"It seemed like they would bring them in by the tubs full," McCaskill, 54, said. "I told myself then I would make up for cleaning all those birds by bird hunting myself when I grew up."
McCaskill actually got to quail hunt with his dad a few times before his father died when McCaskill was 10 years old.
As he was growing up he worked for a local farmer who combined beans for other farmers, baled their hay and combined their wheat.
"I was out there in the summer and during the Thanksgiving and Christmas breaks and I'd see beaucoups of birds during harvest time," he said. "I said then that I was going to become a bird hunter."
McCaskill inherited a single-barrel full-choke, 16-gauge shotgun from his father, which he often used to hunt squirrels. One day, he was toting the 16-gauge down a fairly narrow trail when a covey of quail flushed right in front of him. He threw the shotgun up and squeezed the trigger. Seven quail fell to the ground.
"Now I'm a bird hunter," he recalled saying to himself. "But I knew it was pure luck."
McCaskill today operates a unique quail-hunting guide service, perhaps the only one like it in the state. Instead of developing and maintaining his own hunting preserve property, McCaskill will come to a landowner's place and guide the owner and his friends on a quail hunt there, providing the birds and top-notch bird dogs for a traditional-style quail hunt.
"We cater to land-owners, to members of dove and deer clubs once those seasons are over, and to farmers who remember good old-time bird hunting," McCaskill said. "Hunt-club members have two more months of hunting with quail season. They've paid their dues and still have access to the land."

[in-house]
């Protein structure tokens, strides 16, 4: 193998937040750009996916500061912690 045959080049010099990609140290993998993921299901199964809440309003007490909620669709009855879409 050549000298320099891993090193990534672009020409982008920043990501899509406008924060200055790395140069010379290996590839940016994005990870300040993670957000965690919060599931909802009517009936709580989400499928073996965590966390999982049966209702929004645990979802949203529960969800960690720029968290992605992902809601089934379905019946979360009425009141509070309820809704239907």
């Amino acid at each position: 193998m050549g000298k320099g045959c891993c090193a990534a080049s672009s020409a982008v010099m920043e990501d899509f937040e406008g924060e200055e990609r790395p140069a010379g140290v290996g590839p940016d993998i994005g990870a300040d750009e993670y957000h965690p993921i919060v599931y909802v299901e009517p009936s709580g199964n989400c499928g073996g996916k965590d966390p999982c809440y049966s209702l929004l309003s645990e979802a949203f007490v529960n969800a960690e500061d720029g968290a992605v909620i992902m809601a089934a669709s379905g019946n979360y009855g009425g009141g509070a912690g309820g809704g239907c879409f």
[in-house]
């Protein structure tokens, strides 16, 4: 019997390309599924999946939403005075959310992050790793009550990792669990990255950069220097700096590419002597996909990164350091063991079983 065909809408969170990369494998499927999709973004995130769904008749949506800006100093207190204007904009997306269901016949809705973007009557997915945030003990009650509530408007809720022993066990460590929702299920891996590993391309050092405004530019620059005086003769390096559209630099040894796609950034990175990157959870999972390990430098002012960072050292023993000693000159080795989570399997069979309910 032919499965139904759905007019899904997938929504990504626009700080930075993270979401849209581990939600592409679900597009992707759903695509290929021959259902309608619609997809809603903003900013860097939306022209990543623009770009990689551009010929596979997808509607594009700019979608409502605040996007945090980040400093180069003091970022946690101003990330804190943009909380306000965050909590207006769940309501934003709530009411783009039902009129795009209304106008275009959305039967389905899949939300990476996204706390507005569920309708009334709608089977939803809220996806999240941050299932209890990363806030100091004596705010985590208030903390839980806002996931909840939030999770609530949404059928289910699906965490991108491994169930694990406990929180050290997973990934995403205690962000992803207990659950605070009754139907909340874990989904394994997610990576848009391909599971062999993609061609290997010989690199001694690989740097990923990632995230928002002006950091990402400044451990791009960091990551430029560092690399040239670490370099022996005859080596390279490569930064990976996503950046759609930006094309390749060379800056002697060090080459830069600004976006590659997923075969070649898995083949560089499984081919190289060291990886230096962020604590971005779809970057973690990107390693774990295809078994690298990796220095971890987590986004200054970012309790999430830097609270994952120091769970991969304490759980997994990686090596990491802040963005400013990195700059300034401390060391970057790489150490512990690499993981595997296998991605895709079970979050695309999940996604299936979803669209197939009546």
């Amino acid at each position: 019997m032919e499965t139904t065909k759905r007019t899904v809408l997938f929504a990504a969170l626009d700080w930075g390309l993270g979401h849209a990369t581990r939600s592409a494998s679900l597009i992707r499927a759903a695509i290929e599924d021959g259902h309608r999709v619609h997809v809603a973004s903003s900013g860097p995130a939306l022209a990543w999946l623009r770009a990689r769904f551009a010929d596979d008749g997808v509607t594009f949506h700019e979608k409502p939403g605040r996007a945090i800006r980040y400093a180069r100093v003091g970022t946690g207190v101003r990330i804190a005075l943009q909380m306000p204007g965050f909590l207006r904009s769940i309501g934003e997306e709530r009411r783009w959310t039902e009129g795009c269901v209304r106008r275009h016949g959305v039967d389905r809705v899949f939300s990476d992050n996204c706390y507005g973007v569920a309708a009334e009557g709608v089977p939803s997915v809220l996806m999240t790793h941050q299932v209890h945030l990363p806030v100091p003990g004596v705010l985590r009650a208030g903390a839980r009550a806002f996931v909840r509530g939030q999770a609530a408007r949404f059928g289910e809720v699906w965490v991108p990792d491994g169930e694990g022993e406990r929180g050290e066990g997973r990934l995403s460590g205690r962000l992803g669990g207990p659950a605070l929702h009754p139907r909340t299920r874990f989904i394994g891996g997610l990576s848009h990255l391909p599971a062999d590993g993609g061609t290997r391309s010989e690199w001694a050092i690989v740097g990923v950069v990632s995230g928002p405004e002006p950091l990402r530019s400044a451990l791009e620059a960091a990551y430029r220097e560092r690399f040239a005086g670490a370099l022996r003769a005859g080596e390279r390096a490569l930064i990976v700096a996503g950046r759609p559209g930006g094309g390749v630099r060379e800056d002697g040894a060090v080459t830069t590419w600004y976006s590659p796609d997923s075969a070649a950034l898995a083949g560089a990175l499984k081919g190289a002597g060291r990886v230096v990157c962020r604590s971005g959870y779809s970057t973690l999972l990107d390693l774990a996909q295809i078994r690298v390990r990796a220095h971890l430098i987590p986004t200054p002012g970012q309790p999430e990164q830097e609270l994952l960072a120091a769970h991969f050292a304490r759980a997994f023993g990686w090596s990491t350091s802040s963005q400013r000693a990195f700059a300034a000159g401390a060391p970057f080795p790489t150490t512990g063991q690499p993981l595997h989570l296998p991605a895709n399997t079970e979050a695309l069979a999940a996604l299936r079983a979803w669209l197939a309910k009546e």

For a bird hunt, McCaskill recommends having at least 50 to 60 acres of huntable land and his rates, which are available by phone, are based on a 50-mile radius of Camden.
"An ideal situation is land with a broom straw field, some pines or a cutdown area to put the birds out in," he said. "Old corn fields or bean fields that have some cover around the edges are good, too."
For a half-day, 30-bird hunt, McCaskill likes to arrive about 1 p.m. and go over the land with the owner. After seeing the layout, he places the birds in groups of three or four or in six five-bird coveys. For a 40-bird hunt, he arrives at midday to assure there will be plenty of time to complete the hunt.
"I like to give the birds about half an hour to settle down before we start the hunt," he said. "That gives them time to move around and put out some scent for the dogs to find them."
McCaskill provides the dogs, drinks, water and snacks, and even a utility vehicle for elderly or physically-challenged hunters. A group can book the hunt and share expenses, but he allows only three shooters at a time.
"They can order additional birds, and we can take more hunters, but they have to rotate in and out to shoot," he said.